… to the Bodleian libraries weblog site at
Follow us there!
… to the Bodleian libraries weblog site at
Follow us there!
While clearing out our library stacks, we came across an interesting pamphlet/dissertation focusing on the anatomy of monstri vitulini (picture below).
We thought it a good idea to share the publication with our readers, you may download the entire pamphlet by clicking http://www.ochjs.ac.uk/mullerlibrary/scans/3953_001.pdf. Enjoy!
Sorry that there have not been many posts recently.We have been very busy the last few weeks packing and getting ready for our move to central Oxford.
Here are a few photos of what we have been doing.
We look forward to seeing all our readers again in Septmber. Please get in touch with the Library with any enquiries: email@example.com
The Leopold Muller Memorial Library will be closing on Friday 20 June 2014, due to the forthcoming move to central Oxford. The Library will be reopening in September 2014.
For any enquiries please phone or email the Library. Please check the website for any further announcements.
Tel : 00 (44) (0)1865 377946 ext. 117
The Journal of Jewish Studies Supplement Series includes the latest title “The Image and its Prohibition in Jewish Antiquity”, which will be launched tomorrow evening at the Oxford Center for Hebrew and Jewish Studies, Yarnton.
The volume contains essays by leading scholars in the field of Jewish Antiquity including the launch’s discussion panel: Sarah Pearce, (University of Southampton), Professor Philip Alexander FBA (Manchester University), Professor Tessa Rajak (Oxford), Professor Sacha Stern (University College London), Professor Hugh Williamson FBA (Oxford), Dr Jane Heath (University of Durham).
The book is about the use of images by Jews and their contemporaries in the Antique period, in light of the biblical prohibitions against making ‘graven images’ in the Second Commandment:
‘You shall not make for yourself an idol, whether in the form of anything that is in heaven above, or that is on the earth beneath, or that is in the water under the earth’ (Deuteronomy 5:8)
‘You shall not make for yourself an idol, whether in the form of anything that is in heaven above, or that is on the earth beneath, or that is in the water under the earth. You shall not bow down to them or worship them.’ (Exodus 20:4-5a)
This law was written to combat the proliferation of idols, which distracted from the essence of Judaism, and shifted the attention towards material goods. The prohibition was intended to draw the Israelites away from the creation of idols, rather than to stop all decoration and the production of images.
‘The Image and its Prohibition in Jewish Antiquity’ edited by Sarah Pearce, explores the dynamic between the image-filled classical culture of the Mediterranean world, and the ‘law-inspired’ images within Jewish culture. The book offers examples of Jewish images which borrow from the Classical tradition, but that avoid idolatry, by using art and images for decorative and pedagogical purposes only.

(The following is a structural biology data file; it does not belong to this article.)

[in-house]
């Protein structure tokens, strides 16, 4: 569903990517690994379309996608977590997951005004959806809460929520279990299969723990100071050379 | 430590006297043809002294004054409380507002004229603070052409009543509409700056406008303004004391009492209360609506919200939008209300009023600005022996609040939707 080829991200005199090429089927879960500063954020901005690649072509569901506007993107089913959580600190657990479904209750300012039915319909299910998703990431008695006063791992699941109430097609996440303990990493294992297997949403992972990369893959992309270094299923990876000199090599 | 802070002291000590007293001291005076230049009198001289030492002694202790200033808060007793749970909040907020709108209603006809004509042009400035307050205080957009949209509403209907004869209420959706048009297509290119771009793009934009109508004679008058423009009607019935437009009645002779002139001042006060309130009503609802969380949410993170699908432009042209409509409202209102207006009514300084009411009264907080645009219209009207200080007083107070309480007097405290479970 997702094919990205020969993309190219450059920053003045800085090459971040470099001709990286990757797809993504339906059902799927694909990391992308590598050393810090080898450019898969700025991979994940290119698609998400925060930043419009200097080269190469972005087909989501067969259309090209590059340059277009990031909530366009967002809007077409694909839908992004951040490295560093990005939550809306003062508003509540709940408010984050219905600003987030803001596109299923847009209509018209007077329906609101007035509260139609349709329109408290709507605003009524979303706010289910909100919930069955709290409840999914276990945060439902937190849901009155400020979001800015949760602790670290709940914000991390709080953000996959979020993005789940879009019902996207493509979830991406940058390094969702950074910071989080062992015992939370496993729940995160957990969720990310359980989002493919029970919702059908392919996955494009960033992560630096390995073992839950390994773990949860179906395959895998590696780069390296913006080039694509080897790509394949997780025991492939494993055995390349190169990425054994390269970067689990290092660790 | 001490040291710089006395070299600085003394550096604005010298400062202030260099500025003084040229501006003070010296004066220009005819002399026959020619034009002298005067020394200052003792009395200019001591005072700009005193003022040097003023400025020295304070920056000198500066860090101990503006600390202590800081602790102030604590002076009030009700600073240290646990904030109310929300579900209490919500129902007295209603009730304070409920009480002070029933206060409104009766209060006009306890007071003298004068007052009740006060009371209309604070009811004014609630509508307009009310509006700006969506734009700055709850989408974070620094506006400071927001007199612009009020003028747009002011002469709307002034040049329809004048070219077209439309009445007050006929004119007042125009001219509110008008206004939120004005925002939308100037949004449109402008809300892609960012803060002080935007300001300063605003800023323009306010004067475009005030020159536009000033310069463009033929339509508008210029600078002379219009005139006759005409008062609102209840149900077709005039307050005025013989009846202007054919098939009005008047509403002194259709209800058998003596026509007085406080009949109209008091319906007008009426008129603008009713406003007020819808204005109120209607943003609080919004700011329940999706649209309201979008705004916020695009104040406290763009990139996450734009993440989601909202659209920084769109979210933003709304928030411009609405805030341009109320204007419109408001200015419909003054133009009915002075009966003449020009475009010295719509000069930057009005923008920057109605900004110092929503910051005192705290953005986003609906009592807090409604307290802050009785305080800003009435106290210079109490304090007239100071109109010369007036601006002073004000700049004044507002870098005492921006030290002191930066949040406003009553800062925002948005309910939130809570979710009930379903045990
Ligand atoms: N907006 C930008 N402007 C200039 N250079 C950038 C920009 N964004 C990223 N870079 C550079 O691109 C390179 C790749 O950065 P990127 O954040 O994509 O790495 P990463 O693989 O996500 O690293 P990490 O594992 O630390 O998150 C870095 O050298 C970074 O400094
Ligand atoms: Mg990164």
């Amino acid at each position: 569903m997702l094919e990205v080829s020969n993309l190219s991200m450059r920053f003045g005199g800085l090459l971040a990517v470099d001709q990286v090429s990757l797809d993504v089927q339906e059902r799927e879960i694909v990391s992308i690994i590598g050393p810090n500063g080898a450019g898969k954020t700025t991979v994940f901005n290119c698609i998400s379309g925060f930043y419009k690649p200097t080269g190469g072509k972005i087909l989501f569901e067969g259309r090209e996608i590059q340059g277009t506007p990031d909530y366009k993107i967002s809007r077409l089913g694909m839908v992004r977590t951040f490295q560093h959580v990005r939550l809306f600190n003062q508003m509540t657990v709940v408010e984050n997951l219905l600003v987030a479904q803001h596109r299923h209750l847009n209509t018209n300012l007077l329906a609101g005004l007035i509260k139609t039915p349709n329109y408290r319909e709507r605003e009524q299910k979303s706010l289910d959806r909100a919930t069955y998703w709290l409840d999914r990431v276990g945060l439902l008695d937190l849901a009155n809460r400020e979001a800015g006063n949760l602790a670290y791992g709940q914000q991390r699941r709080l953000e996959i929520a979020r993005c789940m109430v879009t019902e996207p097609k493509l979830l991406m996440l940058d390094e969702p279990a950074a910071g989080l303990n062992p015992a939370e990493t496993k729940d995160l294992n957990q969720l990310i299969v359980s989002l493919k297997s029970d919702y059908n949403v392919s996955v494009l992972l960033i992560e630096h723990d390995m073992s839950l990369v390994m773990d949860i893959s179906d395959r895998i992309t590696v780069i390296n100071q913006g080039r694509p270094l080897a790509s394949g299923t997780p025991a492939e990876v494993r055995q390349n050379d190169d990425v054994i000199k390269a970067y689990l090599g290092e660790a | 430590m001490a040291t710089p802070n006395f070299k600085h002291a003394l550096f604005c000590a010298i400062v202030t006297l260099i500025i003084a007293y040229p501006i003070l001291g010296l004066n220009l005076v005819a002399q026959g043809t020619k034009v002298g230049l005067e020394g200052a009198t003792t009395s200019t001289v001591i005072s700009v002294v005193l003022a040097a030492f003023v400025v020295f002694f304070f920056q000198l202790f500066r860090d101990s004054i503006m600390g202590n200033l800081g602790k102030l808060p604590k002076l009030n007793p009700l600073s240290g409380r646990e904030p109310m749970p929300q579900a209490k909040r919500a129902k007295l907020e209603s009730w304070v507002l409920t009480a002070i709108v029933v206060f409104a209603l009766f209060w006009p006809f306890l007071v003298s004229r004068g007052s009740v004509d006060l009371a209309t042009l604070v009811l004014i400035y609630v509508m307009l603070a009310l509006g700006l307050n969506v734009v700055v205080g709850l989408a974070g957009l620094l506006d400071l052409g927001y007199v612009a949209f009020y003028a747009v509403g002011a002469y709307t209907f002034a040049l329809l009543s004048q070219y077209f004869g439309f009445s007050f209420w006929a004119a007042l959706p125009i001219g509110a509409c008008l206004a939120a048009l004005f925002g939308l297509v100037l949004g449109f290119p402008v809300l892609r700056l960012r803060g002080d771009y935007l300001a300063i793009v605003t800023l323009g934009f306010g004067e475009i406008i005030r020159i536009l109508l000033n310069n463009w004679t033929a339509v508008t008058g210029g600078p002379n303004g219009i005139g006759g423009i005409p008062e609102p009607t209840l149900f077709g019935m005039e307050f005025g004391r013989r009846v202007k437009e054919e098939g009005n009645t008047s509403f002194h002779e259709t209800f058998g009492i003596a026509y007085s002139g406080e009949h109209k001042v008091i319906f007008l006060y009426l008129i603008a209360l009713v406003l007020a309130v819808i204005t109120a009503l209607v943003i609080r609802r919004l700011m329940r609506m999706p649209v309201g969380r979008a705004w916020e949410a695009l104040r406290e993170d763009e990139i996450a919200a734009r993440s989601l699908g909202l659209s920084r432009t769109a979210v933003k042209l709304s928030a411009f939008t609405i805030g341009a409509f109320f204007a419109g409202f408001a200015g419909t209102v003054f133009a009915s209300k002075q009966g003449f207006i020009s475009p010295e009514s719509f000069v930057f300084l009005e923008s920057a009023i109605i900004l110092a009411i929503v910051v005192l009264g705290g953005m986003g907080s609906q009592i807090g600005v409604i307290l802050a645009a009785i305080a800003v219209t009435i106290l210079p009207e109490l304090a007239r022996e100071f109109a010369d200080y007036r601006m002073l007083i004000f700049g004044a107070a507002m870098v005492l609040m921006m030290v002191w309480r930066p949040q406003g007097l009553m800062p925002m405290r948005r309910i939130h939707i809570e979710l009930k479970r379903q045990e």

The volume contains beautiful images, produced in exceptionally high-quality, such as the magnificent Macedonian gold wreath from fourth century BCE. The wreath is one of 8 that have been found discovered and thought to have been used for a variety of social and religious ceremonial occasions. A metal band is adorned with leaves and flowers made of very fine gold, which move with the person wearing it, as a wreath made of real foliage would. Jane Heath writes that the wreath is indicative of a Hellenistic interest in realistic art, and the ‘elaboration of the topos of realism’, particularly within the literary tradition. Heath skilfully argues that the Letter of Aristeas is not just combining Greco-Roman ideas with Jewish traditions, but instead uses only non-figurative subjects, and engages with the cultural interest in realism, however draws the line at using allegory to describe the tabernacle gifts instead describing them as realistically as possible; Thereby emphasising the value of the gifts of the tabernacle.
Essays in the book explore contexts including late antique Palestine, urban Galilee, Dura-Europos and Jerusalem. H.G.M. Williamson considers the interesting question of the use of the image of the deity in the First temple in Jerusalem. Williamson looks at archaeological and textual sources from Jewish and contemporary contexts including figurines from Judea, thought to be of the goddess of fertility Ashrah, who was sometimes described as the consort of Yahweh. The scope for this book is wide and the subject matter far-reaching. It is a fantastic exploration into the role of the second commandment within ancient Jewish culture, something which has rarely been given such in-depth attention.
Details of the launch and ways to purchase the book are below. A copy of the supplement is also available in the Library.
HEBREW AND JEWISH STUDIES UNIT
DAVID PATTERSON SEMINARS – TRINITY TERM 2014
Wed 28 May 8pm Yarnton manor
“The Image and its Prohibition in Jewish Antiquity”
Published by the Journal of Jewish Studies
Supplement Series 2
BOOK LAUNCH and PANEL DISCUSSION
Professor Sarah Pearce (University of Southampton)
Professor Philip Alexander FBA (Manchester University)
Professor Tessa Rajak (Oxford)
Professor Sacha Stern (University College London)
Professor Hugh Williamson FBA (Oxford)
Dr Jane Heath (University of Durham)
The Book will be available for sale with a 30% discount
Light buffet supper from 7pm
ALL ARE WELCOME
Published by the Journal of Jewish Studies: http://jjs-online.net/
Distributed by Oxbow: http://www.oxbowbooks.com/oxbow/the-image-and-its-prohibition-in-jewish-antiquity.html
The Library is moving during the summer vacation into central Oxford, for more information about how this will affect readers see our previous blog post or contact Library staff: firstname.lastname@example.org.
As we prepare to move we have also been looking back into the history of the Library at Yarnton Manor.